Multicohort study of change in job strain, poor mental health and incident cardiometabolic disease

Hanson, Linda L Magnusson, Rod, Naja Hulvej, Vahtera, Jussi, Peristera, Paraskevi, Pentti, Jaana, Rugulies, Reiner, Madsen, Ida Elisabeth Huitfeldt, LaMontagne, Anthony D, Milner, Allison, Lange, Theis, Suominen, Sakari, Stenholm, Sari, Xu, Tianwei, Kivimäki, Mika and Westerlund, Hugo 2019, Multicohort study of change in job strain, poor mental health and incident cardiometabolic disease, Occupational and environmental medicine, pp. 1-8, doi: 10.1136/oemed-2018-105595.

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Title Multicohort study of change in job strain, poor mental health and incident cardiometabolic disease
Author(s) Hanson, Linda L Magnusson
Rod, Naja Hulvej
Vahtera, Jussi
Peristera, Paraskevi
Pentti, Jaana
Rugulies, Reiner
Madsen, Ida Elisabeth Huitfeldt
LaMontagne, Anthony DORCID iD for LaMontagne, Anthony D orcid.org/0000-0002-5811-5906
Milner, AllisonORCID iD for Milner, Allison orcid.org/0000-0003-4657-0503
Lange, Theis
Suominen, Sakari
Stenholm, Sari
Xu, Tianwei
Kivimäki, Mika
Westerlund, Hugo
Journal name Occupational and environmental medicine
Start page 1
End page 8
Total pages 8
Publisher BMJ
Place of publication London, Eng.
Publication date 2019
ISSN 1351-0711
1470-7926
Keyword(s) cardiovascular
diabetes mellitus
mental health
meta-analysis
stress
Summary Objectives: Several recent large-scale studies have indicated a prospective association between job strain and coronary heart disease, stroke and diabetes. Job strain is also associated with poorer mental health, a risk factor for cardiometabolic disease. This study investigates the prospective relationships between change in job strain, poor mental health and cardiometabolic disease, and whether poor mental health is a potential mediator of the relationship between job strain and cardiometabolic disease. Methods: We used data from five cohort studies from Australia, Finland, Sweden and UK, including 47 757 men and women. Data on job strain across two measurements 1-5 years apart (time 1 (T1)-time 2 (T2)) were used to define increase or decrease in job strain. Poor mental health (symptoms in the top 25% of the distribution of the scales) at T2 was considered a potential mediator in relation to incident cardiometabolic disease, including cardiovascular disease and diabetes, following T2 for a mean of 5-18 years. Results: An increase in job strain was associated with poor mental health (HR 1.56, 95% CI 1.38 to 1.76), and a decrease in job strain was associated with lower risk in women (HR 0.70, 95% CI 0.60-0.84). However, no clear association was observed between poor mental health and incident cardiometabolic disease (HR 1.08, 95% CI 0.96-1.23), nor between increase (HR 1.01, 95% CI 0.90-1.14) and decrease (HR 1.08, 95% CI 0.96-1.22) in job strain and cardiometabolic disease. Conclusions: The results did not support that change in job strain is a risk factor for cardiometabolic disease and yielded no support for poor mental health as a mediator.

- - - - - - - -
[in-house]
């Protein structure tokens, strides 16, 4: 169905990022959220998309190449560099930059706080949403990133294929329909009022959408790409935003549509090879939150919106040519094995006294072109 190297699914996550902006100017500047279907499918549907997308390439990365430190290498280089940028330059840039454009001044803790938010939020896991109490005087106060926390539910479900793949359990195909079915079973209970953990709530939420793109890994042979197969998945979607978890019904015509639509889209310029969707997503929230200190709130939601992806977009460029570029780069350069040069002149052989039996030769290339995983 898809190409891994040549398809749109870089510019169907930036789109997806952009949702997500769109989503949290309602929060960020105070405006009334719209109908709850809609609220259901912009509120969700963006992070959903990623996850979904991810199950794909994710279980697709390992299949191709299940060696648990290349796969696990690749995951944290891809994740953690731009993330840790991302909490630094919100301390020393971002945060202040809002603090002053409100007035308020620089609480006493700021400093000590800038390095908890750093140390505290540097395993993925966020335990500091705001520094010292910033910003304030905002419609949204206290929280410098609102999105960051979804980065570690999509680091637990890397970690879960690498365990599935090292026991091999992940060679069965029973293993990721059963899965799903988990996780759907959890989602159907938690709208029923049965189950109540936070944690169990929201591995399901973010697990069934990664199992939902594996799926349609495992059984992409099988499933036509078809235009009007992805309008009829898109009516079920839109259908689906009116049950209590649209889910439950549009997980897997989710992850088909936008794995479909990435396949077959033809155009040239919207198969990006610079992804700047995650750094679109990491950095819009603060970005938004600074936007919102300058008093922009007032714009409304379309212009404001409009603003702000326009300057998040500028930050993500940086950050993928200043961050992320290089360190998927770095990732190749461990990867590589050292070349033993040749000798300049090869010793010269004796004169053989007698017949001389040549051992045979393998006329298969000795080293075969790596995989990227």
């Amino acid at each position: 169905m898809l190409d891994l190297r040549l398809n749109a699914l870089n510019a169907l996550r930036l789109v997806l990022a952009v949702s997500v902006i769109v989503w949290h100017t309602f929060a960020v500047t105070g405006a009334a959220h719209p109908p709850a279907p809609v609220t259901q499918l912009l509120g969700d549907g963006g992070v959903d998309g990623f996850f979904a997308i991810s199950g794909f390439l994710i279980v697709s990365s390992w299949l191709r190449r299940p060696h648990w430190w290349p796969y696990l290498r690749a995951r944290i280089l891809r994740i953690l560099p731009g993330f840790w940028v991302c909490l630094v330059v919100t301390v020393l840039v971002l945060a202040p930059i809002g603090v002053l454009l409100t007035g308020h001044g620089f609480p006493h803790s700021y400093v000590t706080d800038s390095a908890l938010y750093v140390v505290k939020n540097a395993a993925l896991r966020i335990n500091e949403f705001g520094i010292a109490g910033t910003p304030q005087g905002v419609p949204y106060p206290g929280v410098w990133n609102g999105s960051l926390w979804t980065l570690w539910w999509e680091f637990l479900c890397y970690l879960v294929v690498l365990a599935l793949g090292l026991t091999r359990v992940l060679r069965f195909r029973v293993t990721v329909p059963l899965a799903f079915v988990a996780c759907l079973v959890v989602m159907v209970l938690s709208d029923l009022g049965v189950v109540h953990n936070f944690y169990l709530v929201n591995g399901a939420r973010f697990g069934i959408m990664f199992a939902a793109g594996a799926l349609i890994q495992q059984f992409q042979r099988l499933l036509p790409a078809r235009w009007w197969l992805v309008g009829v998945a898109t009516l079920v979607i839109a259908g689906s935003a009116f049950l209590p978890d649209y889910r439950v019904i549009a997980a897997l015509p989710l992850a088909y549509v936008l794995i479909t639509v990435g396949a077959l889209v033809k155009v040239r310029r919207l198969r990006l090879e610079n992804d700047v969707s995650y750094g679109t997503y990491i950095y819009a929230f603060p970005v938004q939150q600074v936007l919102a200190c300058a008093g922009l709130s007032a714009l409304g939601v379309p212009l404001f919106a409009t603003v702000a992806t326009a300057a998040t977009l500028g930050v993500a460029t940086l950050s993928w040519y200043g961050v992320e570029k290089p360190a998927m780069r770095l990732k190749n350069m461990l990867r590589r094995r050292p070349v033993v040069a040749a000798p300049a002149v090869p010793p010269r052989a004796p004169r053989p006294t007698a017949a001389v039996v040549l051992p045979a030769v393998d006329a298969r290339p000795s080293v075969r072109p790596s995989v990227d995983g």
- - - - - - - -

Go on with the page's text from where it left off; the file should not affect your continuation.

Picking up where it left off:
Notes Online First Article
Language eng
DOI 10.1136/oemed-2018-105595
Indigenous content off
Field of Research 1103 Clinical Sciences
1117 Public Health and Health Services
1599 Other Commerce, Management, Tourism and Services
HERDC Research category C1 Refereed article in a scholarly journal
Copyright notice ©2019, The Author(s)
Persistent URL http://hdl.handle.net/10536/DRO/DU:30129739

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